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Bone morphogenetic protein-7 release from endogenous neural precursor cells suppresses the tumourigenicity of stem-like glioblastoma cells - Zurich Open Repository and Archive


Chirasani, S R; Sternjak, A; Wend, P; Momma, S; Campos, B; Herrmann, I M; Graf, D; Mitsiadis, T A; Herold-Mende, C; Besser, D; Synowitz, M; Kettenmann, H; Glass, R (2010). Bone morphogenetic protein-7 release from endogenous neural precursor cells suppresses the tumourigenicity of stem-like glioblastoma cells. Brain: A Journal of Neurology, 133(7):1961-1972.

Abstract

Glioblastoma cells with stem-like properties control brain tumour growth and recurrence. Here, we show that endogenous neural precursor cells perform an anti-tumour response by specifically targeting stem-like brain tumour cells. In vitro, neural precursor cells predominantly express bone morphogenetic protein-7; bone morphogenetic protein-7 is constitutively released from neurospheres and induces canonical bone morphogenetic protein signalling in stem-like glioblastoma cells. Exposure of human and murine stem-like brain tumour cells to neurosphere-derived bone morphogenetic protein-7 induces tumour stem cell differentiation, attenuates stem-like marker expression and reduces self-renewal and the ability for tumour initiation. Neurosphere-derived or recombinant bone morphogenetic protein-7 reduces glioblastoma expansion from stem-like cells by down-regulating the transcription factor Olig2. In vivo, large numbers of bone morphogenetic protein-7-expressing neural precursors encircle brain tumours in young mice, induce canonical bone morphogenetic protein signalling in stem-like glioblastoma cells and can thereby attenuate tumour formation. This anti-tumour response is strongly reduced in older mice. Our results indicate that endogenous neural precursor cells protect the young brain from glioblastoma by releasing bone morphogenetic protein-7, which acts as a paracrine tumour suppressor that represses proliferation, self-renewal and tumour-initiation of stem-like glioblastoma cells.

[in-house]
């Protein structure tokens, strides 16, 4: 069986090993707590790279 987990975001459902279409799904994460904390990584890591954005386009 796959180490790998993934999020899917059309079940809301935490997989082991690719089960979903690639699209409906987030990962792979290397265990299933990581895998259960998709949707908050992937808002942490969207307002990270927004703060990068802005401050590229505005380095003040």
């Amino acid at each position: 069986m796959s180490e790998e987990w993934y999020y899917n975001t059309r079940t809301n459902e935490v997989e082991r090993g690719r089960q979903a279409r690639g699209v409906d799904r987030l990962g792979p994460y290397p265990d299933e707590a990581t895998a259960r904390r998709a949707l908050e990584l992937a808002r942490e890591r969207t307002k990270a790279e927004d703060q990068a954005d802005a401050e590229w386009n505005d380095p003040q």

Abstract

Glioblastoma cells with stem-like properties control brain tumour growth and recurrence. Here, we show that endogenous neural precursor cells perform an anti-tumour response by specifically targeting stem-like brain tumour cells. In vitro, neural precursor cells predominantly express bone morphogenetic protein-7; bone morphogenetic protein-7 is constitutively released from neurospheres and induces canonical bone morphogenetic protein signalling in stem-like glioblastoma cells. Exposure of human and murine stem-like brain tumour cells to neurosphere-derived bone morphogenetic protein-7 induces tumour stem cell differentiation, attenuates stem-like marker expression and reduces self-renewal and the ability for tumour initiation. Neurosphere-derived or recombinant bone morphogenetic protein-7 reduces glioblastoma expansion from stem-like cells by down-regulating the transcription factor Olig2. In vivo, large numbers of bone morphogenetic protein-7-expressing neural precursors encircle brain tumours in young mice, induce canonical bone morphogenetic protein signalling in stem-like glioblastoma cells and can thereby attenuate tumour formation. This anti-tumour response is strongly reduced in older mice. Our results indicate that endogenous neural precursor cells protect the young brain from glioblastoma by releasing bone morphogenetic protein-7, which acts as a paracrine tumour suppressor that represses proliferation, self-renewal and tumour-initiation of stem-like glioblastoma cells.

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Additional indexing

Item Type:Journal Article, refereed, original work
Communities & Collections:04 Faculty of Medicine > Center for Dental Medicine > Institute of Oral Biology
Dewey Decimal Classification:610 Medicine & health
Language:English
Date:2010
Deposited On:12 Nov 2010 08:45
Last Modified:05 Apr 2016 14:16
Publisher:Oxford University Press
ISSN:0006-8950
Free access at:Publisher DOI. An embargo period may apply.
Publisher DOI:https://doi.org/10.1093/brain/awq128
Official URL:http://brain.oxfordjournals.org/content/133/7/1961.full.pdf+html
Related URLs:http://brain.oxfordjournals.org/ (Publisher)
PubMed ID:20513660

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